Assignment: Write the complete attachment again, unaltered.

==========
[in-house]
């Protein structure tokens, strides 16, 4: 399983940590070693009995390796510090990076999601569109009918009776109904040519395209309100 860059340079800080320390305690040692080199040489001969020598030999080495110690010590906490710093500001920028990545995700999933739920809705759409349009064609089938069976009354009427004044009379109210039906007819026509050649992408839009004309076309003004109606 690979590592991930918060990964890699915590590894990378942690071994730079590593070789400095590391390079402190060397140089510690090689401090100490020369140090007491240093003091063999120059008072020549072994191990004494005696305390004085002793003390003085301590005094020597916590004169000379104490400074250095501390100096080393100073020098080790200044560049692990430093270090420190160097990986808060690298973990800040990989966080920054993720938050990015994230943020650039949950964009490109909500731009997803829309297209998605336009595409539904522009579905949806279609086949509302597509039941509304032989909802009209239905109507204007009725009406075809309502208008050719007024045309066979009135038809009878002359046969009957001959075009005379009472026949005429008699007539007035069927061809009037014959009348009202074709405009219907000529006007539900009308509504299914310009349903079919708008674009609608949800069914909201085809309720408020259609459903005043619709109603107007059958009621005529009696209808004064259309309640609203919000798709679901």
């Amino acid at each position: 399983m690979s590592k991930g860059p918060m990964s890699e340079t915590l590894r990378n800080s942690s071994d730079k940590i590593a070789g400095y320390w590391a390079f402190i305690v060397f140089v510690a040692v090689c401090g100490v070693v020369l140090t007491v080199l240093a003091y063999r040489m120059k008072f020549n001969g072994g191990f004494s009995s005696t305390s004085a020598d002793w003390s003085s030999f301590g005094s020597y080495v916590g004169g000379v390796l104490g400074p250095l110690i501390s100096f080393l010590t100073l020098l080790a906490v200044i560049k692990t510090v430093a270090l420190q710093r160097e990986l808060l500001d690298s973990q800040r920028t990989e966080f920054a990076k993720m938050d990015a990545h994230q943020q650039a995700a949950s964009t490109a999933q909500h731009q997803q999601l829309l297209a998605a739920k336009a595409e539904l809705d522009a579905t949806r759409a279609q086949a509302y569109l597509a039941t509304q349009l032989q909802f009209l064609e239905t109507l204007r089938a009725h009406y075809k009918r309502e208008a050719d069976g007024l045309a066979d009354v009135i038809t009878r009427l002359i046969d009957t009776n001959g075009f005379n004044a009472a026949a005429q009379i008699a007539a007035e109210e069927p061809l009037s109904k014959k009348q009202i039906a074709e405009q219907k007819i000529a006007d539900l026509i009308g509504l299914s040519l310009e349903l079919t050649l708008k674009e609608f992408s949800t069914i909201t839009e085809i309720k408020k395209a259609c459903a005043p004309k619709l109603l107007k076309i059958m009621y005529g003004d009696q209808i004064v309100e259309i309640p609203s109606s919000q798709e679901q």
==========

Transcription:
[in-house]
């Protein structure tokens, strides 16, 4: 399983940590070693009995390796510090990076999601569109009918009776109904040519395209309100 860059340079800080320390305690040692080199040489001969020598030999080495110690010590906490710093500001920028990545995700999933739920809705759409349009064609089938069976009354009427004044009379109210039906007819026509050649992408839009004309076309003004109606 690979590592991930918060990964890699915590590894990378942690071994730079590593070789400095590391390079402190060397140089510690090689401090100490020369140090007491240093003091063999120059008072020549072994191990004494005696305390004085002793003390003085301590005094020597916590004169000379104490400074250095501390100096080393100073020098080790200044560049692990430093270090420190160097990986808060690298973990800040990989966080920054993720938050990015994230943020650039949950964009490109909500731009997803829309297209998605336009595409539904522009579905949806279609086949509302597509039941509304032989909802009209239905109507204007009725009406075809309502208008050719007024045309066979009135038809009878002359046969009957001959075009005379009472026949005429008699007539007035069927061809009037014959009348009202074709405009219907000529006007539900009308509504299914310009349903079919708008674009609608949800069914909201085809309720408020259609459903005043619709109603107007059958009621005529009696209808004064259309309640609203919000798709679901």
């Amino acid at each position: 399983m690979s590592k991930g860059p918060m990964s890699e340079t915590l590894r990378n800080s942690s071994d730079k940590i590593a070789g400095y320390w590391a390079f402190i305690v060397f140089v510690a040692v090689c401090g100490v070693v020369l140090t007491v080199l240093a003091y063999r040489m120059k008072f020549n001969g072994g191990f004494s009995s005696t305390s004085a020598d002793w003390s003085s030999f301590g005094s020597y080495v916590g004169g000379v390796l104490g400074p250095l110690i501390s100096f080393l010590t100073l020098l080790a906490v200044i560049k692990t510090v430093a270090l420190q710093r160097e990986l808060l500001d690298s973990q800040r920028t990989e966080f920054a990076k993720m938050d990015a990545h994230q943020q650039a995700a949950s964009t490109a999933q909500h731009q997803q999601l829309l297209a998605a739920k336009a595409e539904l809705d522009a579905t949806r759409a279609q086949a509302y569109l597509a039941t509304q349009l032989q909802f009209l064609e239905t109507l204007r089938a009725h009406y075809k009918r309502e208008a050719d069976g007024l045309a066979d009354v009135i038809t009878r009427l002359i046969d009957t009776n001959g075009f005379n004044a009472a026949a005429q009379i008699a007539a007035e109210e069927p061809l009037s109904k014959k009348q009202i039906a074709e405009q219907k007819i000529a006007d539900l026509i009308g509504l299914s040519l310009e349903l079919t050649l708008k674009e609608f992408s949800t069914i909201t839009e085809i309720k408020k395209a259609c459903a005043p004309k619709l109603l107007k076309i059958m009621y005529g003004d009696q209808i004064v309100e259309i309640p609203s109606s919000q798709e679901q």